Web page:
Trekking, which is usually more demanding than day-hikes, lasts for two or more days and is rigorous and challenging. Though it does not require any specific technical knowledge or skill, it does require a certain level of commitment and mind and body discipline and at the same time, it is a wonderful activity for the mind and body as you walk with a specific purpose of being present and observing the surroundings, which is usually amidst nature and wilderness.
It involves hiking through remote areas with quite challenging trails often with steep ascents and descents, making the experience even more thrilling. This walk, through the lap of nature, produces a sense of physical and mental well-being. In the olden days, one would often find yogis and sages walking through the wilderness and mountains to explore the outer and inner world, to perfect their sadhana and also to spread the knowledge. The practice and discipline of Yogic techniques such as asana, pranayama, mudra, and dhyana helped them preserve their energy and gave them the strength to carry on and survive even in tough conditions.
“Yoga is a dance between control and surrender.” -Joel Kramer
Yoga and trekking is a great combination and teaches you how to live in harmony with nature, to improve focus, find balance, while training the mental and physical bodies. Trekking has many health related-benefits ranging from physical workout to emotional and mental relief that comes from being amidst nature. It trains your muscles, making them strong and dense, helps reduce the risk of cardiovascular diseases and improves your respiratory, and circulatory functions.
The heart-warming sceneries help calm down the mind by eliminating stress, tension, and anxiety. Hiking with friends or a group helps refine our communication and life skills by working as a team to achieve a single goal. However, as in Yoga, the journey in itself enriches your life by helping you explore, unlearn and learn, accept the circumstances and find your way around it.
How Yoga poses benefit during trekking?
Trekking through uneven trails with steep ascent and descent can be exhausting and can cause fatigue or even injuries. Especially if you’re new to this experience, trekking for 3-4 hours or more can make you feel tired and low on energy.
Warming up is a necessary part of every workout as it alerts and prepares the body for the upcoming regime. Opening up our cramped muscles and stretching them by practicing certain Yoga poses can help you get back on track with restored energy and confidence. Here are some benefits of doing yoga poses while trekking:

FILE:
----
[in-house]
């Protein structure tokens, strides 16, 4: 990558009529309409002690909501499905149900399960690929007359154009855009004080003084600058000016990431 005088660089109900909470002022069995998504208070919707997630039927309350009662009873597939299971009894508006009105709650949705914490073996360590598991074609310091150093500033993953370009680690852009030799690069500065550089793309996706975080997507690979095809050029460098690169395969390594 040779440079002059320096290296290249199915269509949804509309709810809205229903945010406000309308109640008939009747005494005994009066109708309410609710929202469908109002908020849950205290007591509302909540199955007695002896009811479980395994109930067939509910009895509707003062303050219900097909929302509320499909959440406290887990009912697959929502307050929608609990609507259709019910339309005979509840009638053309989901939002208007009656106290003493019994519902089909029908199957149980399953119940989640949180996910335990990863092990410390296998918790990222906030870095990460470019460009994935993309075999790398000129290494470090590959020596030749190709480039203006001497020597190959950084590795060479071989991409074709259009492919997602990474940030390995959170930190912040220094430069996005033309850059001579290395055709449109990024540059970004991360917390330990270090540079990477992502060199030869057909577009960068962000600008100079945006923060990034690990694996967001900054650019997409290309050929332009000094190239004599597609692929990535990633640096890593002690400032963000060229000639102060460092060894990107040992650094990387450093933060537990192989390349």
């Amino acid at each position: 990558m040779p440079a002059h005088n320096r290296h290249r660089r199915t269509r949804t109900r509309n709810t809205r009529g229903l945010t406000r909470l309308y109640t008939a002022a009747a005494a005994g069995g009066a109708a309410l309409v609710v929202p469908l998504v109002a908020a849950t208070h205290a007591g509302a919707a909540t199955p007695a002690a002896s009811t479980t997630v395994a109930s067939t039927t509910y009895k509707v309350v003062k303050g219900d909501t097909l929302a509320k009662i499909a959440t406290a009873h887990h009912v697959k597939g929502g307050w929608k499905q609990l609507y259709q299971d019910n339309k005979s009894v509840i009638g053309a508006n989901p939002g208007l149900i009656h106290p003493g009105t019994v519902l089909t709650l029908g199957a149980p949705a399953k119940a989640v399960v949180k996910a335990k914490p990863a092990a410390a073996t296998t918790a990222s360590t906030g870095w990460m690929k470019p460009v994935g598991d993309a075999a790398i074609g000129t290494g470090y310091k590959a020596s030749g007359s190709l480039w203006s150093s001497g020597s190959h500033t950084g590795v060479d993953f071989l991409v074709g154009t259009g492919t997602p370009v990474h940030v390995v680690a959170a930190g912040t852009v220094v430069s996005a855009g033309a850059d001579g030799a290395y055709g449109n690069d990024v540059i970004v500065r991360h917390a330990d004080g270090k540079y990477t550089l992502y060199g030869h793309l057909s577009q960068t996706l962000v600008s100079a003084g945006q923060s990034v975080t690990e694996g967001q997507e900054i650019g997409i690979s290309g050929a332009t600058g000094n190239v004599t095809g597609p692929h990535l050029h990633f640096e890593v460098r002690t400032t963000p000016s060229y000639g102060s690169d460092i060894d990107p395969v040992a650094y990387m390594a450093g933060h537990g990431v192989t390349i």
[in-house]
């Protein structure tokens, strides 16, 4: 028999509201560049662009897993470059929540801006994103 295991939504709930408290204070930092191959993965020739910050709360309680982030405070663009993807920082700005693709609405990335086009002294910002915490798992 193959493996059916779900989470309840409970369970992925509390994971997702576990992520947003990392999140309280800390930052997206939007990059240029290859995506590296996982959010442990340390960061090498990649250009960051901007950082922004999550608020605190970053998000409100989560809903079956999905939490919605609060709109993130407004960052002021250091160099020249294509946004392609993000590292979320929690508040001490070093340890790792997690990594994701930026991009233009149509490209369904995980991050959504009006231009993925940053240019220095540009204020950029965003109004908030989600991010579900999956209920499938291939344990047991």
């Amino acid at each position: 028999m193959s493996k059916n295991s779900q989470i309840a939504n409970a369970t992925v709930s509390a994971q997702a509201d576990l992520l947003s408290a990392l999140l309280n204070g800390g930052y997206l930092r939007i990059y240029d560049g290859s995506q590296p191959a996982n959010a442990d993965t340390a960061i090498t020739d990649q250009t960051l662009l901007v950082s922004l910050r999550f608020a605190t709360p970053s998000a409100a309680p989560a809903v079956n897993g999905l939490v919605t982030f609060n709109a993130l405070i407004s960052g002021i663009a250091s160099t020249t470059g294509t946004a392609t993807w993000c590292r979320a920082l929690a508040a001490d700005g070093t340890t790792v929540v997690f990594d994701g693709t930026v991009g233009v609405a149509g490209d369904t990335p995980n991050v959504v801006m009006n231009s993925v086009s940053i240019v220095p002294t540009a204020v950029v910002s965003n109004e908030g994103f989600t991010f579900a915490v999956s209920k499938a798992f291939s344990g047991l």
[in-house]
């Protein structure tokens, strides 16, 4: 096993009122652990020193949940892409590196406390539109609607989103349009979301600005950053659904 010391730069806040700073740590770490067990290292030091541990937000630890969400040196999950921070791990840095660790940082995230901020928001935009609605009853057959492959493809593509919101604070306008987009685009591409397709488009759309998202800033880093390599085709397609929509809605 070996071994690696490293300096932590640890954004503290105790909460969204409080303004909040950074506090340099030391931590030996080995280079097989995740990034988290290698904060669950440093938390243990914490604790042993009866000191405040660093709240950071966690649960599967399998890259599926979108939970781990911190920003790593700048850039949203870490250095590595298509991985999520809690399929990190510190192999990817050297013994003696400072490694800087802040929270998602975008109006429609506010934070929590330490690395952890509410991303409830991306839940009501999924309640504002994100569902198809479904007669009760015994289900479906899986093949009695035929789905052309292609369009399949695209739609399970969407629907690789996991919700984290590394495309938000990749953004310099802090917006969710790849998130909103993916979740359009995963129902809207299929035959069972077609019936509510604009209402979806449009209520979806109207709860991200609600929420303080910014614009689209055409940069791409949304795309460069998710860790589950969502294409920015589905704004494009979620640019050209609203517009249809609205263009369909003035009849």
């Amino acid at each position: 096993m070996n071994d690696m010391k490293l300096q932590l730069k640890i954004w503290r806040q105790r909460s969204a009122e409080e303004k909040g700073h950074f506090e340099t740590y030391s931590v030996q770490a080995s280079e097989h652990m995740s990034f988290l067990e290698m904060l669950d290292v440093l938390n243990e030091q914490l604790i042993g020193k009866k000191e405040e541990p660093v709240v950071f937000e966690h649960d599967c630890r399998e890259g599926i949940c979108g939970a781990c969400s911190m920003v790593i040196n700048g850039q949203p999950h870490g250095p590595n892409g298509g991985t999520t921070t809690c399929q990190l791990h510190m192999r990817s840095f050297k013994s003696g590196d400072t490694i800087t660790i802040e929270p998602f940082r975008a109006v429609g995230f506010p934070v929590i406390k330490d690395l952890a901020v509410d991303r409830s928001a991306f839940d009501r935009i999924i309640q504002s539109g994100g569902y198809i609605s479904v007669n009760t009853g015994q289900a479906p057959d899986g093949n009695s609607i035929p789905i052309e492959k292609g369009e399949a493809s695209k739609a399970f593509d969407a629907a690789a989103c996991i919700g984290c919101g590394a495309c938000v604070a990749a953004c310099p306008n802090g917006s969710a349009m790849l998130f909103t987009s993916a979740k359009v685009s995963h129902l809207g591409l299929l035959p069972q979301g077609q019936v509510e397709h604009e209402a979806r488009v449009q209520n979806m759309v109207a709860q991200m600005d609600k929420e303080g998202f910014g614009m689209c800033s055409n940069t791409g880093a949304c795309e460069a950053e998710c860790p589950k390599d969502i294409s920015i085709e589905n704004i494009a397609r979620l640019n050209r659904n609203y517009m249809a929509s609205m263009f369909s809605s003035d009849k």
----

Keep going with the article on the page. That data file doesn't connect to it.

It helps reduce the risk of getting sore muscles after a daylong hike.
Prevents common hiking injuries by increasing the range of motion of joints and allowing them to work flexibly.
Breathing exercises can help stimulate your nervous and circulatory system letting you feel relaxed.
Yoga asana and pranayama can help you preserve energy longer and make you more mindful and aware of your body. You will thus be more in tune with your body and know when you have to pause.
Yoga asanas help to maintain the balance which is important while trekking through uneven places.
Yoga practice helps build stamina and strength which can help you hike longer or even carry the weight of a backpack with less difficulty.
Below are a few yoga poses that you can practice before, during and after your Trekking adventure.
Yoga poses to strengthen your body during trekking
Standing Forward Fold
This warm-up exercise is a great way of getting your hamstrings in action for a good head start.
Stand straight with feet hip-width apart.
Exhale and slowly begin to bend forward from your hips such that the belly touches the thighs.
Bend your knees slightly to keep your spine straight and avoid rounding of the back.
Push the buttocks out a little (upward) as you move the torso closer to the lower body and let your hands come down.
Let the crown of your head hang down while you keep the neck and shoulder muscles relaxed.
Bend the elbows and lock your hands around opposite elbows. Exhale deeply and hold for 5-6 breaths.
Downward Facing Dog
Warm-up your calves for an energetic sprint across the trail and do not let fatigue come between you and your adventure time.
Come to a tabletop pose with palms shoulder-width apart and knees hip-width apart.
Spread your fingers and lift the knees of the mat as you push your hips up towards the ceiling to make an inverted ‘V’.
Spread your shoulder blades and then draw them down the back, keeping the neck muscles relaxed.
It is fine if the heels are not touching the mat. You can instead keep the knees slightly bent and push the chest back, closer to the thighs.
Hold this position for 5-6 breaths and feel the tension in your calves go away.
Work on your hip flexors with this exercise and take every step effortlessly.
While in the downward dog pose, lift your right leg upward and then bring the leg forward to place the right foot between your palms.
Place your left knee on the ground for balance. You can balance on left toes or even place the left instep on the mat.
Lift your hands off the mat and place the palms on your right knee.
Push your hips forward and make sure your right knee maintains a 90-degree angle.
Hold this stretch for 5-6 breaths and then switch legs by bringing the left foot forward and repeat the same stretch.
As you hold the pose, become more aware of your body and see if you can deepen the pose and know when you require rest.
You can use yoga props like a knee pillow to cushion the knees and deepen the stretch.
Increase your stamina with this pose while stretching your legs, knees, ankles, waist, and shoulders.